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Date:	Mon, 9 Nov 2009 18:12:57 -0500
From:	Vivek Goyal <>
To:	Corrado Zoccolo <>
Subject: Re: [RFC] Workload type Vs Groups (Was: Re: [PATCH 02/20] blkio:
	Change CFQ to use CFS like queue time stamps)

On Mon, Nov 09, 2009 at 10:47:48PM +0100, Corrado Zoccolo wrote:
> On Fri, Nov 6, 2009 at 11:22 PM, Vivek Goyal <> wrote:
> > Hi All,
> >
> > I am now rebasing my patches to for-2.6.33 branch. There are significant
> > number of changes in that branch, especially changes from corrado bring
> > in an interesting question.
> >
> > Currently corrado has introduced the functinality of kind of grouping the
> > cfq queues based on workload type and gives the time slots to these sub
> > groups (sync-idle, sync-noidle, async).
> >
> > I was thinking of placing groups on top of this model, so that we select
> > the group first and then select the type of workload and then finally
> > the queue to run.
> >
> > Corrodo came up with an interesting suggestion (in a private mail), that
> > what if we implement workload type at top and divide the share among
> > groups with-in workoad type.
> >
> > So one would first select the workload to run and then select group
> > with-in workload and then cfq queue with-in group.
> >
> > The advantage of this approach are.
> >
> > - for sync-noidle group, we will not idle per group. We will idle only
> >  only at root level. (Well if we don't idle on the group once it becomes
> >  empty, we will not see fairness for group. So it will be fairness vs
> >  throughput call).
> >
> > - It allows us to limit system wide share of workload type. So for
> >  example, one can kind of fix system wide share of async queues.
> >  Generally it might not be very prudent to allocate a group 50% of
> >  disk share and then that group decides to just do async IO and sync
> >  IO in rest of the groups suffer.
> >
> > Disadvantage
> >
> > - The definition of fairness becomes bit murkier. Now fairness will be
> >  achieved for a group with-in the workload type. So if a group is doing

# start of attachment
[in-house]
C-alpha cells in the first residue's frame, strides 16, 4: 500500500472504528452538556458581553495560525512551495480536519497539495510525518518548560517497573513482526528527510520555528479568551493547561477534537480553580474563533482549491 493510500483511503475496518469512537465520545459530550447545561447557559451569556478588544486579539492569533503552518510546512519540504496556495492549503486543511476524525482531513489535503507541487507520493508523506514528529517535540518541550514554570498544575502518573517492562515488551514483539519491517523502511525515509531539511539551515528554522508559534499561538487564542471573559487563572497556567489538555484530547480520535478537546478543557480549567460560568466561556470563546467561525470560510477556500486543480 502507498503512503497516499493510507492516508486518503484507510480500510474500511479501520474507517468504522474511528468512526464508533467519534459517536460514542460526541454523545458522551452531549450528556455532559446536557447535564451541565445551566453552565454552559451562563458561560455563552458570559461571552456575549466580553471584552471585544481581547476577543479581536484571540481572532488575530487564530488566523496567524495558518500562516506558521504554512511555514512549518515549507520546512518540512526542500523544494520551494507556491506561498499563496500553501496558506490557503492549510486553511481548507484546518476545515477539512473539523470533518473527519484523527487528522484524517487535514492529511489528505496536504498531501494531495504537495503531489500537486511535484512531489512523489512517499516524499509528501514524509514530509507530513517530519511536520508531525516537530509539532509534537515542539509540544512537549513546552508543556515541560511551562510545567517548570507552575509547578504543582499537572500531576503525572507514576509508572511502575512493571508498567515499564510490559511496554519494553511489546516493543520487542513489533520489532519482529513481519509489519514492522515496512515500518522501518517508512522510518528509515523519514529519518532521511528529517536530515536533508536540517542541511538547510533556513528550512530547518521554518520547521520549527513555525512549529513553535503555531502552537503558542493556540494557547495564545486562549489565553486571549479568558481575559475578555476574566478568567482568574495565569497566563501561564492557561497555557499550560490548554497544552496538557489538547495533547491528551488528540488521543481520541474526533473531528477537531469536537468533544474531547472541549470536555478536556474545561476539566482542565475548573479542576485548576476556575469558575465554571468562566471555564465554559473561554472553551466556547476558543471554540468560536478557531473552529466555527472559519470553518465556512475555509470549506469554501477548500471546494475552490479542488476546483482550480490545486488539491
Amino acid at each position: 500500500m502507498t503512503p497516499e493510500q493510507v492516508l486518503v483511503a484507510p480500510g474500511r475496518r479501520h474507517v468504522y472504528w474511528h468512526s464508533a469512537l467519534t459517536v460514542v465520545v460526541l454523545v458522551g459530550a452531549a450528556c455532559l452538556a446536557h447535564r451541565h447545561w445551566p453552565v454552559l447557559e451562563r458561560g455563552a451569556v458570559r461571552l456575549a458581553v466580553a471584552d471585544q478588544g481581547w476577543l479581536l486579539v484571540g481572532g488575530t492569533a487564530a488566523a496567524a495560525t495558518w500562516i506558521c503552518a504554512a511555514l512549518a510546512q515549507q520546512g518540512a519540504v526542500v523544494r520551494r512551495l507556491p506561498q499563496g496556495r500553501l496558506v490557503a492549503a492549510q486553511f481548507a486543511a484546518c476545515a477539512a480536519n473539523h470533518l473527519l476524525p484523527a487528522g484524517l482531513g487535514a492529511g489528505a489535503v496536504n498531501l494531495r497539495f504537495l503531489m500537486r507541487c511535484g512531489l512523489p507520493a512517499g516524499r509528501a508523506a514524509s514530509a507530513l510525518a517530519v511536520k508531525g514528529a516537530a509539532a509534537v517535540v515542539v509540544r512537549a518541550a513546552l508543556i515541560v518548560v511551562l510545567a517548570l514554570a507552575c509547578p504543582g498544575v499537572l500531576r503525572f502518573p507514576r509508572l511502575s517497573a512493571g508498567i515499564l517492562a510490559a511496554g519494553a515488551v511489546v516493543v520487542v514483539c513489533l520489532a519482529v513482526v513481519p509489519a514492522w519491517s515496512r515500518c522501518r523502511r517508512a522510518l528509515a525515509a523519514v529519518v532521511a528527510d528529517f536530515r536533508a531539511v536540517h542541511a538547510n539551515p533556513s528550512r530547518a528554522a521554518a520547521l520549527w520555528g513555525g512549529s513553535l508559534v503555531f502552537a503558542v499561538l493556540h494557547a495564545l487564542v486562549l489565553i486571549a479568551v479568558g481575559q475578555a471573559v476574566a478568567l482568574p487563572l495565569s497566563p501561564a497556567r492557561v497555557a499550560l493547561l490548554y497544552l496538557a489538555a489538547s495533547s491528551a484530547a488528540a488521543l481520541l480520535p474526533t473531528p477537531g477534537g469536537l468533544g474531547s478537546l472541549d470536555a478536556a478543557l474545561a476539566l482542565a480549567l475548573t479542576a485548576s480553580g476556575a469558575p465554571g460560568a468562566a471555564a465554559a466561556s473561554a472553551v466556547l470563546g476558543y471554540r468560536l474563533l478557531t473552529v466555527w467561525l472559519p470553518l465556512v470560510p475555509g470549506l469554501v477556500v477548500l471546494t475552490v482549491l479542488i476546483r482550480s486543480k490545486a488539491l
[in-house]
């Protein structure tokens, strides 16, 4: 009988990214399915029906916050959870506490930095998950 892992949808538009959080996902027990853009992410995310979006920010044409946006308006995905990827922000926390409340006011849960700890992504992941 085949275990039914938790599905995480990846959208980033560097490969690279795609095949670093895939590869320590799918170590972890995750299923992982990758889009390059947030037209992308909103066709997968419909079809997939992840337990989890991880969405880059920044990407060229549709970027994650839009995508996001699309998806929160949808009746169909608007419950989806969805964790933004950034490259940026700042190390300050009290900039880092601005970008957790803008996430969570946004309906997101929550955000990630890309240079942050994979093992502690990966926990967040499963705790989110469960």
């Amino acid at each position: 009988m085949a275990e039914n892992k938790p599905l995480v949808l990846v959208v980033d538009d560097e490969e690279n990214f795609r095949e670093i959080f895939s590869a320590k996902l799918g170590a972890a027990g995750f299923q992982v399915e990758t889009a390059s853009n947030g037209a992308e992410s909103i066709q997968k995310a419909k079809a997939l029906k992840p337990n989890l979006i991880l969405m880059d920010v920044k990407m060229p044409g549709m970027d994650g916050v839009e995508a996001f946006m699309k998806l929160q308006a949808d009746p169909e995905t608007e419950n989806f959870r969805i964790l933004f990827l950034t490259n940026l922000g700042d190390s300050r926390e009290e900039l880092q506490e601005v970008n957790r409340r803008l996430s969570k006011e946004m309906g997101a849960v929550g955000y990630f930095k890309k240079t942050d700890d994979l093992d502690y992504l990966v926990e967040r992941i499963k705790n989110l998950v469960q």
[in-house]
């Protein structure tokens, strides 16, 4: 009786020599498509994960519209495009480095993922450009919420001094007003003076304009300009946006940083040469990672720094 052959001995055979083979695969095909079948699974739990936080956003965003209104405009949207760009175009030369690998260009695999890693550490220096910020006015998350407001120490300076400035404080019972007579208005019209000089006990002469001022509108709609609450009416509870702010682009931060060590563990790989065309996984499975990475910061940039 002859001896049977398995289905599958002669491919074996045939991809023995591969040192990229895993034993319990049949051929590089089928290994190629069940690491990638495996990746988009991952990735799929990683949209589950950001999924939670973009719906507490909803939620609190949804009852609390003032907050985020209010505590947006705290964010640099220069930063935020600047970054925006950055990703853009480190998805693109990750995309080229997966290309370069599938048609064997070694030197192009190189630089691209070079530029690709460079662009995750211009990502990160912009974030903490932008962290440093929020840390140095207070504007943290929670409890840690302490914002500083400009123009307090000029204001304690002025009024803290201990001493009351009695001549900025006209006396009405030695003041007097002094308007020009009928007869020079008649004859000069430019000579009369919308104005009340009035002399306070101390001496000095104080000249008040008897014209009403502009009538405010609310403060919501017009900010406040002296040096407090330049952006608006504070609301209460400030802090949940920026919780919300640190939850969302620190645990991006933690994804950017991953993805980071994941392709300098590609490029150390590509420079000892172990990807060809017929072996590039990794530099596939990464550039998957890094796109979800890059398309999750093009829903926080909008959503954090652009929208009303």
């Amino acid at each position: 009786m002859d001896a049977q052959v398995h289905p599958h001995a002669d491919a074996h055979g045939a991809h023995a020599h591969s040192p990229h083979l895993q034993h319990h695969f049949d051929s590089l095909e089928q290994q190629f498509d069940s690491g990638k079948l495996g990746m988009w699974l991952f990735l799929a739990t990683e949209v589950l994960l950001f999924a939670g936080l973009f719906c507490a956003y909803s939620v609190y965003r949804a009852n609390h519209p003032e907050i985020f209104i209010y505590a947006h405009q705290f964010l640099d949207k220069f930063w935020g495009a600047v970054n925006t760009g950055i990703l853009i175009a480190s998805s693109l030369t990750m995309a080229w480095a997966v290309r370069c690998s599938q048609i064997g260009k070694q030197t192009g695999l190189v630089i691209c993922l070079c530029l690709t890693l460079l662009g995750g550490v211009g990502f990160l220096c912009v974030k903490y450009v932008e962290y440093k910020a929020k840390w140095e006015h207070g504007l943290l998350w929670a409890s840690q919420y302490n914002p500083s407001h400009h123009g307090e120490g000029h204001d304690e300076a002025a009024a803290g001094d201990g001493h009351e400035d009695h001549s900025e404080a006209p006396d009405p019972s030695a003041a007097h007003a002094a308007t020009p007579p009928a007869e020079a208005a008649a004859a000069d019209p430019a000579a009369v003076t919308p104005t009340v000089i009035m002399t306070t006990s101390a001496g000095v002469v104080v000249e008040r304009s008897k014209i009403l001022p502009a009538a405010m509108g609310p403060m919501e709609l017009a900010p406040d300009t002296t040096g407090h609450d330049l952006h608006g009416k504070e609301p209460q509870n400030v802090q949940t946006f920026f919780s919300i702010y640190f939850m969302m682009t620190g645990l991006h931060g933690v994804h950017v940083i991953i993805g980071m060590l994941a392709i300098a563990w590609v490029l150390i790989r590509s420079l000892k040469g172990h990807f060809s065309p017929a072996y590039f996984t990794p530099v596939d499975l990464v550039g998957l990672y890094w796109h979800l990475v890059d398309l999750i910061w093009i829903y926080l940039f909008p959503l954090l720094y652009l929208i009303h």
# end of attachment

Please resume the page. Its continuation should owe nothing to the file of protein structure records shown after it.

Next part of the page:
> >  IO of type sync-idle as well as sync-noidle and other group is doing
> >  IO of type only sync-noidle, then first group will get overall more
> >  disk time even if both the groups have same weight.
> The fairness definition was always debated (disk time vs data transferred).
> I think that the two have both some reason to exist.
> Namely, disk time is good for sync-idle workloads, like sequential readers,
> while data transferred is good for sync-noidle workloads, like random readers.

I thought it was reverse. For sync-noidle workoads (typically seeky), we
do lot less IO and size of IO is not the right measure otherwise most of
the disk time we will be giving to this sync-noidle queue/group and
sync-idle queues will be heavily punished in other groups.

time based fairness generally should work better on seeky media. As the
seek cost starts to come down, size of IO also starts making sense.

In fact on SSD, we do queue switching so fast and don't idle on the queue,
doing time accounting and providing fairness in terms of time is hard, for
the groups which are not continuously backlogged.

> Unfortunately, the two measures seems not comparable, so we seem
> obliged to schedule independently the two kinds of workloads.
> Actually, I think we can compute a feedback from each scheduling turn,
> that can be used to temporary alter weights in next turn, in order to
> reach long term fairness.

As one simple solution, I thought that on SSDs, one can think of using
higher level IO controlling policy instead of CFQ group scheduling.

Or, we bring in some measuer in CFQ for fairness based on size/amount of

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